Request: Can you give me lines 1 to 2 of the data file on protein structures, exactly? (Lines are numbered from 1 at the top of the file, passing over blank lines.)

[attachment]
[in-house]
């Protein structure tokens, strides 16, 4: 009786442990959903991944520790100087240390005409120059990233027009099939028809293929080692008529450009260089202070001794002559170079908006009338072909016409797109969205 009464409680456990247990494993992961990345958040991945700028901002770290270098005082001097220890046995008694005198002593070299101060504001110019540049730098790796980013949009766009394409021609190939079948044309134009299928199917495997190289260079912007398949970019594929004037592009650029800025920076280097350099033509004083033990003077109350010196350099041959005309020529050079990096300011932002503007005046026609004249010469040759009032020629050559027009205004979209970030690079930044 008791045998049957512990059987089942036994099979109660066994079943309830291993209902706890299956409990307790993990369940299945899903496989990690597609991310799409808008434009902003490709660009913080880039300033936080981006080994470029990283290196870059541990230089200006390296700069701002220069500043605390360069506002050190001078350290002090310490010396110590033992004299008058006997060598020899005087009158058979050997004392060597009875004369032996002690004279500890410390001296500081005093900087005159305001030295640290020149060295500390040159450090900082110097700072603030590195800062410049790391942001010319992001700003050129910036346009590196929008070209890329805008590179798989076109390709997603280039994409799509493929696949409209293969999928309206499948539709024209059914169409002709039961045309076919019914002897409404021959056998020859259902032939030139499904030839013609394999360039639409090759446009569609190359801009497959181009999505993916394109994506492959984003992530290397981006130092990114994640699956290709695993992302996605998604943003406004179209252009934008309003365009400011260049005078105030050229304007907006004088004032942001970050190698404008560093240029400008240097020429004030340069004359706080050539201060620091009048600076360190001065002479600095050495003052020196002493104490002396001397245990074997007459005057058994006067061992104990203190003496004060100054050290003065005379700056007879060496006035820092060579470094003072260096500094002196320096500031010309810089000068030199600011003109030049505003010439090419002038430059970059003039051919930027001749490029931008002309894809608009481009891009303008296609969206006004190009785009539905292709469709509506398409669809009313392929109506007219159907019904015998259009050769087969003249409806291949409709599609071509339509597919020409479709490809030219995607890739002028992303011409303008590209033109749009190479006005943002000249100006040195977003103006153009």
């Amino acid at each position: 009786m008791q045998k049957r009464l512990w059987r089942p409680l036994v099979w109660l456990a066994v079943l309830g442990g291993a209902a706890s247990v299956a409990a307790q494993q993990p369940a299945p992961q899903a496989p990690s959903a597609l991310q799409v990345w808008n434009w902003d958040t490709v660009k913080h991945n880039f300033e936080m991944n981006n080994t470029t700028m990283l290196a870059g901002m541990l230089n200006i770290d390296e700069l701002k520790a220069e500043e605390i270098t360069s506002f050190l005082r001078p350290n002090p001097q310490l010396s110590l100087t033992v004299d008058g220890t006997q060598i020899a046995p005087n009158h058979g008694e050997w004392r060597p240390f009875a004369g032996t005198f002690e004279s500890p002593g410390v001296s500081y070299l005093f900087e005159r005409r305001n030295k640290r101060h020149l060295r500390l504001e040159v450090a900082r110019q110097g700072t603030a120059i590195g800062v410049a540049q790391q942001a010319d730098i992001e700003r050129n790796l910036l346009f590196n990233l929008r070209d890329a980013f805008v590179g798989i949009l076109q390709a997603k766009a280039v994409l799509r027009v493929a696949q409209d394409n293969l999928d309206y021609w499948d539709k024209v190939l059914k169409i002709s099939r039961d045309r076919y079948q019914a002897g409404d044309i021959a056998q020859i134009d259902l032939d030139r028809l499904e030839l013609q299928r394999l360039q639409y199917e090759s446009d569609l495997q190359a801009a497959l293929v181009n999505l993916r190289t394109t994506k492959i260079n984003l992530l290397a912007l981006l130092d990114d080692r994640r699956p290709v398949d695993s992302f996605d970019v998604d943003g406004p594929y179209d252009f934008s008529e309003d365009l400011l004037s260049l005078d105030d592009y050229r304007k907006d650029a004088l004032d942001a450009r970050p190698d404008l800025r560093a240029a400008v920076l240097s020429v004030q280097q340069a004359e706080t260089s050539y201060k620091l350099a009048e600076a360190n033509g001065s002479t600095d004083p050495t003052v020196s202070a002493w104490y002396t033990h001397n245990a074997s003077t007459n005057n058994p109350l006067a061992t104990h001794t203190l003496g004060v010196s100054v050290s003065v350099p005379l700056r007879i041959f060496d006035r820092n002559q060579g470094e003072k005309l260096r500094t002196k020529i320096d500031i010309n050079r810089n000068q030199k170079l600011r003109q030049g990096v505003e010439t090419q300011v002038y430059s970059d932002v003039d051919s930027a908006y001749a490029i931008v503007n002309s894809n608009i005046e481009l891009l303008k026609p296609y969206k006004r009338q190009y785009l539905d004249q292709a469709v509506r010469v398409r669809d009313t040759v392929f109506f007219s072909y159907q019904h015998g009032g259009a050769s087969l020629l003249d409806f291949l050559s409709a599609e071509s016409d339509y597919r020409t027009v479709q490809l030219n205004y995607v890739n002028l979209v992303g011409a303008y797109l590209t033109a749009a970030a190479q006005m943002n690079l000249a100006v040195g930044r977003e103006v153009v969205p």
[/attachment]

[in-house]
């Protein structure tokens, strides 16, 4: 009786442990959903991944520790100087240390005409120059990233027009099939028809293929080692008529450009260089202070001794002559170079908006009338072909016409797109969205 009464409680456990247990494993992961990345958040991945700028901002770290270098005082001097220890046995008694005198002593070299101060504001110019540049730098790796980013949009766009394409021609190939079948044309134009299928199917495997190289260079912007398949970019594929004037592009650029800025920076280097350099033509004083033990003077109350010196350099041959005309020529050079990096300011932002503007005046026609004249010469040759009032020629050559027009205004979209970030690079930044 008791045998049957512990059987089942036994099979109660066994079943309830291993209902706890299956409990307790993990369940299945899903496989990690597609991310799409808008434009902003490709660009913080880039300033936080981006080994470029990283290196870059541990230089200006390296700069701002220069500043605390360069506002050190001078350290002090310490010396110590033992004299008058006997060598020899005087009158058979050997004392060597009875004369032996002690004279500890410390001296500081005093900087005159305001030295640290020149060295500390040159450090900082110097700072603030590195800062410049790391942001010319992001700003050129910036346009590196929008070209890329805008590179798989076109390709997603280039994409799509493929696949409209293969999928309206499948539709024209059914169409002709039961045309076919019914002897409404021959056998020859259902032939030139499904030839013609394999360039639409090759446009569609190359801009497959181009999505993916394109994506492959984003992530290397981006130092990114994640699956290709695993992302996605998604943003406004179209252009934008309003365009400011260049005078105030050229304007907006004088004032942001970050190698404008560093240029400008240097020429004030340069004359706080050539201060620091009048600076360190001065002479600095050495003052020196002493104490002396001397245990074997007459005057058994006067061992104990203190003496004060100054050290003065005379700056007879060496006035820092060579470094003072260096500094002196320096500031010309810089000068030199600011003109030049505003010439090419002038430059970059003039051919930027001749490029931008002309894809608009481009891009303008296609969206006004190009785009539905292709469709509506398409669809009313392929109506007219159907019904015998259009050769087969003249409806291949409709599609071509339509597919020409479709490809030219995607890739002028992303011409303008590209033109749009190479006005943002000249100006040195977003103006153009």